1 It should be spontaneous, directionless, aimless (obviously sometimes we have interpreted this flexibly or we would miss the story telling bit at the end… but we never know how we will get from a to b…we follow the flow and are open to digression, diversion and serendipity)

2 Loitering with us is participatory and everyone has a collective responsibility to look after themselves and each other . It would be disingenuous to say we are non hierarchical but we are open to everyone and anyone can become involved, we are always up for collaboration and will never claim to be offering a definitive version of the city (how could we?)

3 Our walks are non commercial; no one makes a monetary profit. We will never charge because the streets are free and belong to everyone.

4 And yes, this may contradict point one a little bit but so what? We aim to disrupt the banal and find new views; to glimpse the magick in the Mancunian rain and the parallel universes swirling around the city. We want to see remarkable sights and with the right frame of mind we can do so frequently

5 First Sundays are for fun and we want to bring pleasure and convivial company. Stop if you are not happy (some walks of course investigate uncanny or dark atmospheres but still should be a positive experience)

I am not idealistic enough to think this is all it takes to change the world but I do believe loitering makes a contribution on the side of good. I must also stress it is a state of mind and you don’t need the LRM to show you how to derive, we don’t know any more than you do - many of us disagree with much of the above - and in fact actually the most wonderful walks are often solitary.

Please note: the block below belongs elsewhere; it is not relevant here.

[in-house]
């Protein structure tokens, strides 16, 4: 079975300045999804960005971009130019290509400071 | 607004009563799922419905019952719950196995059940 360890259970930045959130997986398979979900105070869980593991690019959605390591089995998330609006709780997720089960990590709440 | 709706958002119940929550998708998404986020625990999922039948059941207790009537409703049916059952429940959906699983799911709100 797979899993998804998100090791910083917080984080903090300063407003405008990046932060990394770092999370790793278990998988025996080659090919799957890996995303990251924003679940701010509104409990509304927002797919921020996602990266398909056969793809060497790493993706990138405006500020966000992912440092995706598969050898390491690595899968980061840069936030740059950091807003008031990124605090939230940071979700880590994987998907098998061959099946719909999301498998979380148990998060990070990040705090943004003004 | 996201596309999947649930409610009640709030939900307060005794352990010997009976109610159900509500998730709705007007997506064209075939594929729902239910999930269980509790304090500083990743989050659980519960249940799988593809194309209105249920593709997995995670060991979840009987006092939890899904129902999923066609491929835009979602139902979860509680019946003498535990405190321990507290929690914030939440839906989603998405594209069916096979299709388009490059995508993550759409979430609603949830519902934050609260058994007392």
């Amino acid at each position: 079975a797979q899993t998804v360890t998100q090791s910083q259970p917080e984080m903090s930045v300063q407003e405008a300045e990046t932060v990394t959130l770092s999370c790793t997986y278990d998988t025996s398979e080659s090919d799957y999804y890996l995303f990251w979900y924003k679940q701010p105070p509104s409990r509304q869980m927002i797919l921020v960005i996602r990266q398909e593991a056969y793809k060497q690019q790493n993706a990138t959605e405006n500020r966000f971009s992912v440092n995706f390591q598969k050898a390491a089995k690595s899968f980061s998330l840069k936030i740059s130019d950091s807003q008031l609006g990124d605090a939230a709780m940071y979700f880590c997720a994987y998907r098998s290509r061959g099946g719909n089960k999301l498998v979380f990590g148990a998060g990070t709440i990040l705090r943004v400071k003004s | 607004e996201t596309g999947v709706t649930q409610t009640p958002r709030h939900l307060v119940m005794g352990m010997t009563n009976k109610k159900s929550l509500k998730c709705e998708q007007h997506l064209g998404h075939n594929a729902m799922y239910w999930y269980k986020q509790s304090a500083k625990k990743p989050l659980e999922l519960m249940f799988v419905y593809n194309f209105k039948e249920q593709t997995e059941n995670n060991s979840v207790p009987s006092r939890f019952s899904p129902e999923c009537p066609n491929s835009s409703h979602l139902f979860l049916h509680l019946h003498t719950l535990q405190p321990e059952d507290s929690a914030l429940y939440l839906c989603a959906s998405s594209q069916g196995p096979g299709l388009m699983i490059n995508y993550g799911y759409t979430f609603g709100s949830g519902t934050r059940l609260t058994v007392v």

I should also clarify there is a warm place in my heart for expeditions such as guided walks, especially those borne of passion that tell new stories about the streets, complicate official narratives and help us look afresh at the mundane. For examples of inspiring walks like this just think about Manchester modernist society walking the Mancunian way or Steve Millington reconnecting with Hulme. (there are others too of course)

If you have read this far I am grateful and I also want to send a heartfelt thank you to everyone who has helped make this such a splendid year for The LRM whether by joining us on the streets or sending virtual inspiration. I wish you all a glorious solstice and whatever you wish the festive season to be.

First Sundays carry on regardless of Yuletide, and I wanted to confirm we will be gathering on January 2nd – more details to follow. we will as ever be marking seasonal changes and abandoning the official path to create new desire lines across the city.

With love and light
Morag xx

PS I just got this email from a first time loiterer who joined after Alan and I spoke to the uni philospophy society about psychogeography ( a talk we hope to reprise for a general audience some time soon) “We had an amazing time. We found a hundred hidden delights and realised that half an hour later we were still only really just behind the pub” above all the derive is an action, a practice, not just a theory so please do come and join us next year

No comments: